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Sodium & Heart Palpitations

by
author image Amy Dixon
Amy Dixon has been writing on a local level since 2005, focusing on health and fitness. She is an ACSM Registered Clinical Exercise Physiologist and holds a Master of Science degree in exercise and wellness promotion from Slippery Rock University of Pennsylvania.
Sodium & Heart Palpitations
Excessive use of salt can lead to cardiovascular disease. Photo Credit Salt Shaker on Table- Portrait image by kellykramer from <a href='http://www.fotolia.com'>Fotolia.com</a>

Heart palpitations can be characterized as a racing heart beat that can be felt in the chest or neck. They can also be felt as skipped beats, beats that are faster or harder than usual, or a fluttering in the chest. They can occur at rest or during activity, while sitting or standing. There are many things that can cause palpitations. A sodium deficiency, although rare, can be one of those triggers.

Triggers

Heart palpitations are typically harmless and usually resolve on their own. According to the Mayo Clinic, they can be caused by stress, anxiety, strenuous exercise, cold and asthma medicines, pregnancy or an underlying medical condition. Nicotine and caffeine can also trigger them, as can electrolyte imbalances such as potassium and sodium.

Sodium

Sodium, like potassium, calcium and magnesium, is an electrolyte. Electrolytes are essential for the normal functioning of the body. The levels of any of the electrolytes can at any time become too high or too low. The levels are affected most often when the water level in the body is changed. A deficiency in sodium can result in heart palpitations. Sodium deficiency is most often a result of a loss of fluids thru vomiting, diarrhea or excessive sweating.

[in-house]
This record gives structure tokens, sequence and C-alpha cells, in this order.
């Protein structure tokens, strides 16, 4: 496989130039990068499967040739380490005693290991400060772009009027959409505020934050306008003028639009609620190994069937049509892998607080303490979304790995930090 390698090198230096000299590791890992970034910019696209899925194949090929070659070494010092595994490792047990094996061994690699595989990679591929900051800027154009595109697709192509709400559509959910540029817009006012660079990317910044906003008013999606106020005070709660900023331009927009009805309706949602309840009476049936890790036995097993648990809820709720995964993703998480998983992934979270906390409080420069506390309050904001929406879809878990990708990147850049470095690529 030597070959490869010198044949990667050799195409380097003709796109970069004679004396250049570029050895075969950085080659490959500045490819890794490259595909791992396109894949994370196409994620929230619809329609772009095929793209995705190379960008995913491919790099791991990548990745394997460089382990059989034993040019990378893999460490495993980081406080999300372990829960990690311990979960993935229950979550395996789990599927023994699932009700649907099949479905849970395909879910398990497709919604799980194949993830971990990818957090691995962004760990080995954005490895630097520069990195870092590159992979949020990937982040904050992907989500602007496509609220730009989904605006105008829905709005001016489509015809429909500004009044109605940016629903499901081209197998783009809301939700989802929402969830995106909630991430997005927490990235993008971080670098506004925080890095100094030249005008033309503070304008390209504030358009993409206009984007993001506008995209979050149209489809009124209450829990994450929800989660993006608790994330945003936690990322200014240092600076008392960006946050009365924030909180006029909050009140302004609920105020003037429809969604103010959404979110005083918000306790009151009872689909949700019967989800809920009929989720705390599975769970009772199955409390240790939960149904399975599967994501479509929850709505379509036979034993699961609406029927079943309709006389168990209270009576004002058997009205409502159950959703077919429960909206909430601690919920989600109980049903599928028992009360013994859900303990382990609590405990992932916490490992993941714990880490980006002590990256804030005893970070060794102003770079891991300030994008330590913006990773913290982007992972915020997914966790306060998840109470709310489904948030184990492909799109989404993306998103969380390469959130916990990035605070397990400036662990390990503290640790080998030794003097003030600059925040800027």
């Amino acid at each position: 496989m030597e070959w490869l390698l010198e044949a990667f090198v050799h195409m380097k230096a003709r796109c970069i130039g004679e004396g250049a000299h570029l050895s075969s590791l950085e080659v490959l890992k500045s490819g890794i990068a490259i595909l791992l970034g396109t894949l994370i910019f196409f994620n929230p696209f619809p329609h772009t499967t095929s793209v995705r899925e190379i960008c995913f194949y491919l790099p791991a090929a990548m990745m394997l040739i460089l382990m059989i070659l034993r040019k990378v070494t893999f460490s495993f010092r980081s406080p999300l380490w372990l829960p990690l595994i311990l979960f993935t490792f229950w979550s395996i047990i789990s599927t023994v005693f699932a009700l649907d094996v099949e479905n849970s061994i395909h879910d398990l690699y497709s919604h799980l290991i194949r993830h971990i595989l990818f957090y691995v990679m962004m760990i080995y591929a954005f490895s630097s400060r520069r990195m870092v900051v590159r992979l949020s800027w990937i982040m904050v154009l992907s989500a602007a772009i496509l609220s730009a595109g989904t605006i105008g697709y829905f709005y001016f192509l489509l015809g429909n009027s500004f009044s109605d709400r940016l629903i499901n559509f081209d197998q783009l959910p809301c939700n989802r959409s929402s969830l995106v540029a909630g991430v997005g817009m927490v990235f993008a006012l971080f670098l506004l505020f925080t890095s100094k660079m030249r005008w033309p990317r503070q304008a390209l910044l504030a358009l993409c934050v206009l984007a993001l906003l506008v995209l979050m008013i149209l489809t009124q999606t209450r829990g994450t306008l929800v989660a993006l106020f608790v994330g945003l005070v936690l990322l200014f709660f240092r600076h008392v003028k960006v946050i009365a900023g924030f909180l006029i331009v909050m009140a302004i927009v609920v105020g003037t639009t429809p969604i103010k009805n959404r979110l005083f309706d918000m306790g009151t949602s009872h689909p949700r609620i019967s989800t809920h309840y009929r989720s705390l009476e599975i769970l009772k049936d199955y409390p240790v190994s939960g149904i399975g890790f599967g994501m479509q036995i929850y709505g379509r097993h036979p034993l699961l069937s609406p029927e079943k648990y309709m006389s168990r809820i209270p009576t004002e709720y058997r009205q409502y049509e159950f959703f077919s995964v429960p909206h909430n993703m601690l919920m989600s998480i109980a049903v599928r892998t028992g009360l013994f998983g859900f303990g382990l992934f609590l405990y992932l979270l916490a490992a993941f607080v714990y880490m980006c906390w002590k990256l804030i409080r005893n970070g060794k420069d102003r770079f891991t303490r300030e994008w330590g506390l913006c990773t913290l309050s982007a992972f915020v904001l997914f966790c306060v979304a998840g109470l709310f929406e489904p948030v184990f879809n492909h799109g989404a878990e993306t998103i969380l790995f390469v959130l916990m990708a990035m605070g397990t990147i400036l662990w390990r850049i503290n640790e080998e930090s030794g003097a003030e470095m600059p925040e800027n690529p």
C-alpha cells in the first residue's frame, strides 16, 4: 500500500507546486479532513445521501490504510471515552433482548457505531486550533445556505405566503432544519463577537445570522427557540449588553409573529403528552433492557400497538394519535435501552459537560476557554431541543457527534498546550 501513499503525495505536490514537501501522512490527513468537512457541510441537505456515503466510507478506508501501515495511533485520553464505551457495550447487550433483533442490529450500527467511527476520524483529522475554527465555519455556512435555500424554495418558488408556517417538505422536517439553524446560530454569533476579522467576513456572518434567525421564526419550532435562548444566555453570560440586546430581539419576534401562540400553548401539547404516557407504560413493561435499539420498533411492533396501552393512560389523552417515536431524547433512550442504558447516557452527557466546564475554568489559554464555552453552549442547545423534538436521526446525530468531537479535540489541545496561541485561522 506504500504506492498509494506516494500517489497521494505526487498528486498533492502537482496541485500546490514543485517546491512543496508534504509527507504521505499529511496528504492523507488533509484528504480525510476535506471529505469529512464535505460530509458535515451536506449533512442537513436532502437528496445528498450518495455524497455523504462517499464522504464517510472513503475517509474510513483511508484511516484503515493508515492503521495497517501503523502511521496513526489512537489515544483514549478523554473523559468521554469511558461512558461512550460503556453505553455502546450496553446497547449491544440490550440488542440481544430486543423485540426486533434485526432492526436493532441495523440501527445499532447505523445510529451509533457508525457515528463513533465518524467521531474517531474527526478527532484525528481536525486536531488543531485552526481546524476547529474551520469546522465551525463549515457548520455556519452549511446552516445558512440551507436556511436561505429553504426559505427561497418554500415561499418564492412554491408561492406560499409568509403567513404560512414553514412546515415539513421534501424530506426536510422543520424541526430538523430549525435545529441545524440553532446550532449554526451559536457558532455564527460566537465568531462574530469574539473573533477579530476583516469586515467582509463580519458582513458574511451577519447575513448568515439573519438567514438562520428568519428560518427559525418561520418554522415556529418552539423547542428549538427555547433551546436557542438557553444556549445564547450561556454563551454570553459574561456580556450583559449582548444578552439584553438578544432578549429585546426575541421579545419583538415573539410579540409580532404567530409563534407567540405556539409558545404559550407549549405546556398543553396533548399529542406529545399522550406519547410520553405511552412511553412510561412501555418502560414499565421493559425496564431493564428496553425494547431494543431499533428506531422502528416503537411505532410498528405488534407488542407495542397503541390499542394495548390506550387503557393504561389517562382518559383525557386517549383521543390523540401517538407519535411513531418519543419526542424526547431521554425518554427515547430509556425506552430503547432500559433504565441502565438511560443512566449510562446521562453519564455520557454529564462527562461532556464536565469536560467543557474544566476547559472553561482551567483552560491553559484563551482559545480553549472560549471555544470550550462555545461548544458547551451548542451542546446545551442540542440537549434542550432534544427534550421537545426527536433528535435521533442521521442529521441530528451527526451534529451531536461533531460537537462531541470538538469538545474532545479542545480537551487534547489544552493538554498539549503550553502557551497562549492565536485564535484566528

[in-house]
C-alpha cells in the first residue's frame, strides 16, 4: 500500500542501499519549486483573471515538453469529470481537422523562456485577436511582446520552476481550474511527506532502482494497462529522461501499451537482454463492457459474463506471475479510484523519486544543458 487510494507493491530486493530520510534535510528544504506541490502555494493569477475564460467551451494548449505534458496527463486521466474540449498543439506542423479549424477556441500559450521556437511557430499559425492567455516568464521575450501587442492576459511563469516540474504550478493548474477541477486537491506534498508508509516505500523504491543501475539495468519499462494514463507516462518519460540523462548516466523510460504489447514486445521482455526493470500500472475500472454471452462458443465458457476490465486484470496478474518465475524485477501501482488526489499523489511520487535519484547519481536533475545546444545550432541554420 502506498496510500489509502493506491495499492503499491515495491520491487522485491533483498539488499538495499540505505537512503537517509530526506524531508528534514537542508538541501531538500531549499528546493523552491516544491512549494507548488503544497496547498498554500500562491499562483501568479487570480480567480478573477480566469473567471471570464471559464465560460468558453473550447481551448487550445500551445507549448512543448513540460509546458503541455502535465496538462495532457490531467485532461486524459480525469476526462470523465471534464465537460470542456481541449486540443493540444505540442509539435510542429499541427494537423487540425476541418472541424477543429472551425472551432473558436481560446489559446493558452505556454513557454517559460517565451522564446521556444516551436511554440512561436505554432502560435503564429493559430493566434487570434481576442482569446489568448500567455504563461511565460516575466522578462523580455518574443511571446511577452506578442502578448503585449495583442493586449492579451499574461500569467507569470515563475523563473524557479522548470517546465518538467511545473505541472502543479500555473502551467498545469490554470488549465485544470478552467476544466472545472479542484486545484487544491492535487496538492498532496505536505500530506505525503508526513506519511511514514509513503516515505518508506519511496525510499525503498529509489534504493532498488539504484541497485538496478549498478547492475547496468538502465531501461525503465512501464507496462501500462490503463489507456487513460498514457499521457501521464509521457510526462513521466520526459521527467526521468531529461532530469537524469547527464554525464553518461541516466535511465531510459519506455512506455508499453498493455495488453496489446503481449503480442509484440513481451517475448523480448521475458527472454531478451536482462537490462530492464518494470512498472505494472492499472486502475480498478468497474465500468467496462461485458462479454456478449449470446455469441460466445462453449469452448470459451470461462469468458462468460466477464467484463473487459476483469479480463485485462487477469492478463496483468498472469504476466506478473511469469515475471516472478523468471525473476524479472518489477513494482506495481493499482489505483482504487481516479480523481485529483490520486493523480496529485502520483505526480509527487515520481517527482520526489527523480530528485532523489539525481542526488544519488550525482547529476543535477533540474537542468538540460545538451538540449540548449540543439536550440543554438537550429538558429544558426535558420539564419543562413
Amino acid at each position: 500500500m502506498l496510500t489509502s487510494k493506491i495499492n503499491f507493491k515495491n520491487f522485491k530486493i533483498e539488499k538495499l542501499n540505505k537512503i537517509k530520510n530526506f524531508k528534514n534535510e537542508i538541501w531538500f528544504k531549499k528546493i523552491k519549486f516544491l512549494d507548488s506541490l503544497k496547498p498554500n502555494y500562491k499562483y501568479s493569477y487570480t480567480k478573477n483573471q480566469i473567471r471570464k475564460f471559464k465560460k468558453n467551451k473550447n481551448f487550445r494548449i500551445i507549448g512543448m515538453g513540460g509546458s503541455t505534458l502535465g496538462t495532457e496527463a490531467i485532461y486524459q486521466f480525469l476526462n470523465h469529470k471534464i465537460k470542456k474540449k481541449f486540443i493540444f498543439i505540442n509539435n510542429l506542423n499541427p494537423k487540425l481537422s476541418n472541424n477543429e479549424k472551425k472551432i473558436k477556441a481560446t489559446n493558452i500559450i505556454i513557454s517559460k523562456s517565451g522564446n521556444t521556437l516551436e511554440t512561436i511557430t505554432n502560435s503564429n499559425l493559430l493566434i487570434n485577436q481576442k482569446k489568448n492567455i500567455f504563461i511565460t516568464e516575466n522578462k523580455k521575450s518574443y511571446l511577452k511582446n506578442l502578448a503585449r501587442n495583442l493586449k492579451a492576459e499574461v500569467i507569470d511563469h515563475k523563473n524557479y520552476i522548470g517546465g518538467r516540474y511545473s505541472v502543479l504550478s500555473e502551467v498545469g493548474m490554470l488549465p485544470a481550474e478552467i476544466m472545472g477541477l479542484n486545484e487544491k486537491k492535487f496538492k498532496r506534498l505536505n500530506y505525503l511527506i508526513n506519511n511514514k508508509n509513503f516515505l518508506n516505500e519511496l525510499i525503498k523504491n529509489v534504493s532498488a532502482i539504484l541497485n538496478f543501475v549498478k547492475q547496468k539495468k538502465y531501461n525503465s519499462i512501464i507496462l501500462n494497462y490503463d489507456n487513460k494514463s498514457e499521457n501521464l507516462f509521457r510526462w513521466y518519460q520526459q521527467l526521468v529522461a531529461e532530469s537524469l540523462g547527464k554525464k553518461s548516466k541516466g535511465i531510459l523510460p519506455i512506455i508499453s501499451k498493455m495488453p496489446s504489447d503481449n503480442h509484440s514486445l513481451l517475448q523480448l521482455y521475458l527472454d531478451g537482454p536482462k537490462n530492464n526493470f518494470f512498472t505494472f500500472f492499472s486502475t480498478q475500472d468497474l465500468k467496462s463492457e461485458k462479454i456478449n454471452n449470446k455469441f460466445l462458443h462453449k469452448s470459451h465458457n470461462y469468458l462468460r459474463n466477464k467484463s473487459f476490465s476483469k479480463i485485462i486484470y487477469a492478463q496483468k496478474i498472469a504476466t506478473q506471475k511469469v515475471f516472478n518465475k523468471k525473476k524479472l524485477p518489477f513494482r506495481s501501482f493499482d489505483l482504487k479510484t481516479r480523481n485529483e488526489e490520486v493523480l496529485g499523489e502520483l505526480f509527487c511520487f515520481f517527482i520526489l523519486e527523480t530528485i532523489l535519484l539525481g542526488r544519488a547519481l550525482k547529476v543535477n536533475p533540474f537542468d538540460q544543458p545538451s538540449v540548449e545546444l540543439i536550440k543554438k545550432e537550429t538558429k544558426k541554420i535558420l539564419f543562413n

Daily Intake

The American Dietetic Association recommends that you consume less than 2,300 mg of sodium per day. Consuming this much usually is not a problem because sodium is present in so many of the foods you consume. In fact, most people exceed this daily recommendation. Normal functioning kidneys will help flush the system of the excess sodium. However, continuous excessive consumption of salt can lead to high blood pressure, heart disease and stroke.

Sources

Sodium is present in many of the foods you eat, including cheese, buttermilk, canned foods, ham, bacon, lunch meats, ketchup, mayonnaise, salad dressings, frozen fish, soups, frozen dinners and salted snacks. This compounded with the use of table salt can lead to an increased risk of developing cardiovascular disease. It is therefore extremely important to monitor your sodium intake to avoid an excess or a deficiency.

Considerations

Heart palpitations as a result of sodium deficiency are easily treated with supplementing your intake with sodium water, usually given intravenously. Heart palpitations are generally not serious; however, there is some risk of complications. These include fainting, stroke, heart failure and heart attack. Seek medical attention if your palpitations occur with fainting, dizziness, shortness of breath, chest pain or discomfort. You should also do so if they are happening more frequently, have become more noticeable or become bothersome.

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